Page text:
Da (Mother) 15

The Memoirs of Seyyedeh Zahra Hoseyni

The woman was in tears and said, “I do not have anything. You see how I am dressed.” I said, “No problem,” and covered the little girl with a corner of the blanket. The woman seemed to be paying attention to me, but her crying and moans made me speak more directly. “If you go on this way, you’ll make it worse for the child. You have got to get yourself under control first and then try to calm the child.”

Da (Mother) 14

The Memoirs of Seyyedeh Zahra Hoseyni

On September 22, 1980, we expected the next day to be like any other, with the kids going to school: Sa’id to first grade, Hasan to second, and Mansur to the first year of middle school. Father had given us money a few days before to buy school supplies for them. I took the boys myself to the Darvazeh traffic circle and bought—as much as our budget would allow—what they needed.

Da (Mother) 13

The Memoirs of Seyyedeh Zahra Hoseyni

The next day I saw to Alis pack, as I normally did. There were some bloodstained clothes and a pair of boots in it. I pulled the clothes out, washed them, and hung them to dry on the clothesline. A couple of hours later, Ali returned. As soon as he saw the clothes on the line, he let out a deep sigh and said testily, “Why did you touch those clothes?

Da (Mother) 12

The Memoirs of Seyyedeh Zahra Hoseyni

Ali was rarely at home after the victory of the revolution. He joined the Civilian Construction Corps to help in farming and the development of villages in deprived regions. Many nights he went on public safety patrols and didn’t return until morning. Not many months had passed after the revolution when word spread in the town that some of the heads of the Arab clans wanted independence from Iran. These were the same people who collaborated with SAVAK before the ...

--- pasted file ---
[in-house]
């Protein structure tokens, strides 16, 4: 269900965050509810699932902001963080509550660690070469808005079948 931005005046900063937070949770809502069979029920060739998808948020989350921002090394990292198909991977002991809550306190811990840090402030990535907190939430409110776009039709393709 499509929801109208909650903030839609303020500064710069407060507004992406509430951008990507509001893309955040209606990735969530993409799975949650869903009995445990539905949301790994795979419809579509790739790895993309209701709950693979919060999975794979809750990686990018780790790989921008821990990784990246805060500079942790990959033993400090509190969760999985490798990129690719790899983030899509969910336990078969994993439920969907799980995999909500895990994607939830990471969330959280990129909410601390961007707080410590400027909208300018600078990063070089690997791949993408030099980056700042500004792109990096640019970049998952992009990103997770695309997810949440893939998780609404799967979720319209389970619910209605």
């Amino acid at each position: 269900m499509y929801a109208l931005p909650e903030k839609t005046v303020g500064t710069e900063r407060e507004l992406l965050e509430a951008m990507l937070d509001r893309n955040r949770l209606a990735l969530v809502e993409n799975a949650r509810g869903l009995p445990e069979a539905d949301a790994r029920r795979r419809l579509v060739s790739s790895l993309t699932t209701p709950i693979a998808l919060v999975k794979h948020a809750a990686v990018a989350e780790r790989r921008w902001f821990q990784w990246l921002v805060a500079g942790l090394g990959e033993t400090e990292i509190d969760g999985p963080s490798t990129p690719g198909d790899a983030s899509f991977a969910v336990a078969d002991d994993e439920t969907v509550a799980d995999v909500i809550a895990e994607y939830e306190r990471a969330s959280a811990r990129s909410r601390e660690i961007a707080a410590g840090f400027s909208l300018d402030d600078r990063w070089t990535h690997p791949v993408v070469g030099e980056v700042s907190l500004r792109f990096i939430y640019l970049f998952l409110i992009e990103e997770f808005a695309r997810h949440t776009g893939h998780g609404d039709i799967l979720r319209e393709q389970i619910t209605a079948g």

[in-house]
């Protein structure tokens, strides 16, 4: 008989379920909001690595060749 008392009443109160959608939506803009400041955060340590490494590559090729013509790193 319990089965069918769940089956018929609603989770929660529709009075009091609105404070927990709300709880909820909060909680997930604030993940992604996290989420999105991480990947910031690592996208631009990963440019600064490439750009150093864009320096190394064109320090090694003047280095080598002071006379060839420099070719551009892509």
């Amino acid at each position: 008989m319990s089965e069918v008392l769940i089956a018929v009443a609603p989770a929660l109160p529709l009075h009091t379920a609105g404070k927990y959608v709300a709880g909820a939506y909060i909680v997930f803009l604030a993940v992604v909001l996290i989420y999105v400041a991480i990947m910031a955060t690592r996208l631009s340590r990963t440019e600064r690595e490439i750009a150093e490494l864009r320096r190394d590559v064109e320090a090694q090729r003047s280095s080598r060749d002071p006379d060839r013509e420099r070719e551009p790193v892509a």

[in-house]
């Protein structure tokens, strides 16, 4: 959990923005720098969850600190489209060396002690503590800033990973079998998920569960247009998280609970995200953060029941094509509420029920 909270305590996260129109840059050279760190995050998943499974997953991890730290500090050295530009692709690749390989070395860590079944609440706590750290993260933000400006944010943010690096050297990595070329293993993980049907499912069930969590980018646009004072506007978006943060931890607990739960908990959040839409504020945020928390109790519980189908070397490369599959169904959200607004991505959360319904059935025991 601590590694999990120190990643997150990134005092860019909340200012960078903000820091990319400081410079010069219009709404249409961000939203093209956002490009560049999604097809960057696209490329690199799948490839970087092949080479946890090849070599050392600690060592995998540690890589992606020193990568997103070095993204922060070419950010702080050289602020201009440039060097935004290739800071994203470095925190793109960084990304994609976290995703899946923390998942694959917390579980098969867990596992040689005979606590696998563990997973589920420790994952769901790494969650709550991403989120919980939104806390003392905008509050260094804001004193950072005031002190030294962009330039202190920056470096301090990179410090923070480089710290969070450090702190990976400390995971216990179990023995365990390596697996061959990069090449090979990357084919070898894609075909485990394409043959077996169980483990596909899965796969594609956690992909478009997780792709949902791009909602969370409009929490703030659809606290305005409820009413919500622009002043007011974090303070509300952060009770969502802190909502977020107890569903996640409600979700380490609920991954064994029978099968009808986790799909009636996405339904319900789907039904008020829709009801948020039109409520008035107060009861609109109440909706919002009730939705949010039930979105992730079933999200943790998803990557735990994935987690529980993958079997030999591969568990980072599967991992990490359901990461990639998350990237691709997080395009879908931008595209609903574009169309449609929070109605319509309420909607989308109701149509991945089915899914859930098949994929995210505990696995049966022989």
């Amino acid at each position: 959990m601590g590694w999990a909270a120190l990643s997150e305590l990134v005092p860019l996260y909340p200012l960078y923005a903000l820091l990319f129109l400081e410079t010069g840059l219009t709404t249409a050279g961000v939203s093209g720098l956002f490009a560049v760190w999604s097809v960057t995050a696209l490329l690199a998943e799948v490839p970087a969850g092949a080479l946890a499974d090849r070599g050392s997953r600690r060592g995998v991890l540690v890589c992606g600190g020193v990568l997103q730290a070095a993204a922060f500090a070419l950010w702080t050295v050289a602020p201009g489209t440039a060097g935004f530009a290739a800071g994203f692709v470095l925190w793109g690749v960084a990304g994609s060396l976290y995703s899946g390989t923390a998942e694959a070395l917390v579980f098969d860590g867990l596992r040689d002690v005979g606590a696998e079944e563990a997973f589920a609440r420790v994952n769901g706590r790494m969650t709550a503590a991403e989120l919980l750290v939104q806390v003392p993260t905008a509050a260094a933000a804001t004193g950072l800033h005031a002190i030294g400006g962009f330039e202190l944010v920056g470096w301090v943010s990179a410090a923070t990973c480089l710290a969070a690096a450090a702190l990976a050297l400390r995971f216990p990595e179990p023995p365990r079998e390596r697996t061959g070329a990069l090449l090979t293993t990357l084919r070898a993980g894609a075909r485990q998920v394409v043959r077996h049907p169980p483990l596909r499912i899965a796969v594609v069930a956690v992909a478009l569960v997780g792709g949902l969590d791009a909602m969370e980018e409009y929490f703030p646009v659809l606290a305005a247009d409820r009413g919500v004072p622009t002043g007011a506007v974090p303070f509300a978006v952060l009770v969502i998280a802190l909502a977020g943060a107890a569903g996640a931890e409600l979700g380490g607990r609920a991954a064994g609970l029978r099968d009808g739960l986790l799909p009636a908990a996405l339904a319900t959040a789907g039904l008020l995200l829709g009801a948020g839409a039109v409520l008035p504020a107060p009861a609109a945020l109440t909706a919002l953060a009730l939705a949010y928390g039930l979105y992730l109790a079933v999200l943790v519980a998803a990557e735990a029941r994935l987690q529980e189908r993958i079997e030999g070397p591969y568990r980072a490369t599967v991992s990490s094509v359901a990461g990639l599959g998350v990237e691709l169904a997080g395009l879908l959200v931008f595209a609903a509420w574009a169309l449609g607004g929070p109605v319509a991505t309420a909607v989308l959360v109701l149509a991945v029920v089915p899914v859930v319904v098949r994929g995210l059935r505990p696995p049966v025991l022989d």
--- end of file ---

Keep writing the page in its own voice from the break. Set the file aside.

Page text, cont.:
Da (Mother) 11

The Memoirs of Seyyedeh Zahra Hoseyni

Whenever father had to go somewhere else to work, he had let Ali take his place, knowing that his son was disciplined enough to carry out any task he gave him. And the older he got, the more difficult were the jobs he took on. Working beside father, Ali gradually learned construction, plumbing, and welding. His eyes became bloodshot from the welding, and the pain would keep him awake all night. But, by the time he was eighteen, he was a master welder and mason.

Da (Mother) 10

The Memoirs of Seyyedeh Zahra Hoseyni

Ali, who had witnessed all this strife as a child, was the first of us to go to work. In the dead of summer or in winter when it got cooler, he would sell gum to people at the gas station (famous as Dieselabad) on the Ahvaz-Khorramshahr road. He would also sell corn on the cob roasted over a fire. One day I insisted he take me with him so I could see how he did it. I wouldn’t take no for an answer.

Da (Mother) 9

The Memoirs of Seyyedeh Zahra Hoseyni

With school over we moved and got away from our nasty landlord. Then began a period of going from one house to another every so often in the Shahabad neighborhood. Each place had its advantages and disadvantages; we had no choice but to take the good with the bad. One place had a good landlord who looked out for us, while another had a nasty one who would do things to annoy us.